Wednesday, December 17, 2008

Revenge of the Optimists

Things are pretty bleak now, but one has to put this in perspective. As Flaubert noted, our ignorance of history makes us libel our own times. People have always been like this. Looking back, we think there was little uncertainty in the past, because we know how it ends, and think it couldn't have been otherwise, so FDR defeated Hitler, and Reagan won the cold war (or Hitler started a stupid two front war, and the Soviet Union was doomed). But in reality, there's always a feeling that civilization is like an individual, and so decay and senescence is inevitable. In the thirties, the end of capitalism. In the fifties, a return to the Great Depression, or nuclear annihilation. In the seventies, we were running out of oil and food, and capitalism was imploding. Etc.

So now, credit has backed up because no one believes all those assumption the took for granted, and 'Investment Grade' does not facilitate no-decision lending. But life in 10 years will probably be more of the same. But the economy will come back, and the optimists have been generally right over the past 200 years. It's easy to be a pessimist, because there are a million things that can go wrong, but even Rome took centuries to fade away. I see the US heading towards a Brazil model, with pockets of extreme poverty and anarchy like Detroit and nice gated communities like the suburbs that keep the poor out implicitly through high housing prices. But that will take decades.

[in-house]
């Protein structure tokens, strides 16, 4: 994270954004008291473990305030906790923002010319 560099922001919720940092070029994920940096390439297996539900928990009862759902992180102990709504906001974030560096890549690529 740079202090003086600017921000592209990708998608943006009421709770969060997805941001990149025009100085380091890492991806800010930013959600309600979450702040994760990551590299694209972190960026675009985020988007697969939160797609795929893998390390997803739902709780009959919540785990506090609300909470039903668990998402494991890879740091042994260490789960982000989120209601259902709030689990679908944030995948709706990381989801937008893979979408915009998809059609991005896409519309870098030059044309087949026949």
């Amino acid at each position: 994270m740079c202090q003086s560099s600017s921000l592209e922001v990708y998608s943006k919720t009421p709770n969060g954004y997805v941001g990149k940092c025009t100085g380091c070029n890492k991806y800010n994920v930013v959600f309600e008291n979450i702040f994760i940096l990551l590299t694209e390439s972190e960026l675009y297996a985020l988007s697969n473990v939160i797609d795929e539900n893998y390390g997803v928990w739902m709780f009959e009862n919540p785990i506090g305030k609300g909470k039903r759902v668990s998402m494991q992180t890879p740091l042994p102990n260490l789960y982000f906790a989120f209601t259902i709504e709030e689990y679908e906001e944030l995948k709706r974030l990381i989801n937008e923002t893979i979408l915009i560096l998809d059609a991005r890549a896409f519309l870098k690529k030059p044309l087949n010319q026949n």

I tend to think the permabears who seem so prescient right now are generally cranks. Consider the problem of testing for rare conditions. If an HIV test has a 2% false-positive rate, but only 1 in 1000 people have HIV, then 20 people will get a positive result out of 1000 healthy people, while only 1 actually has HIV. If you get a positive HIV test, you still probably don't have HIV (this supposes you didn't take the test because you just had passive anal sex at a weekend heroin party in Haiti). Similarly, given the false positive rate for permabears, and the relative infrequency of crashes, most permabears were lucky; some weren't, but to sort that out you need to assess their reasoning, not just their predictions. So, listening to these guys is depressing, because they have more credibility now, but while their stature should increase via Bayes rule, it should still be observed skeptically. I'm just hoping the new administration doesn't do an FD Roosevelt and in a rush to do something make things worse, by bringing back cartels and monopolies via card check, bolstering unions.


Eric Falkenstein said...

Interesting comment. I don't think I'm arrogant, and try to reserve my character remarks to people who I feel are arrogant themselves, figuring if they dish it out they deserve it when they misspeak (or more likely, they call it envy and dismiss it). But perhaps people who read this blog think I'm arrogant.

Anonymous said...

er, not yours. i was referring to americans' arrogance in general. you're ok :)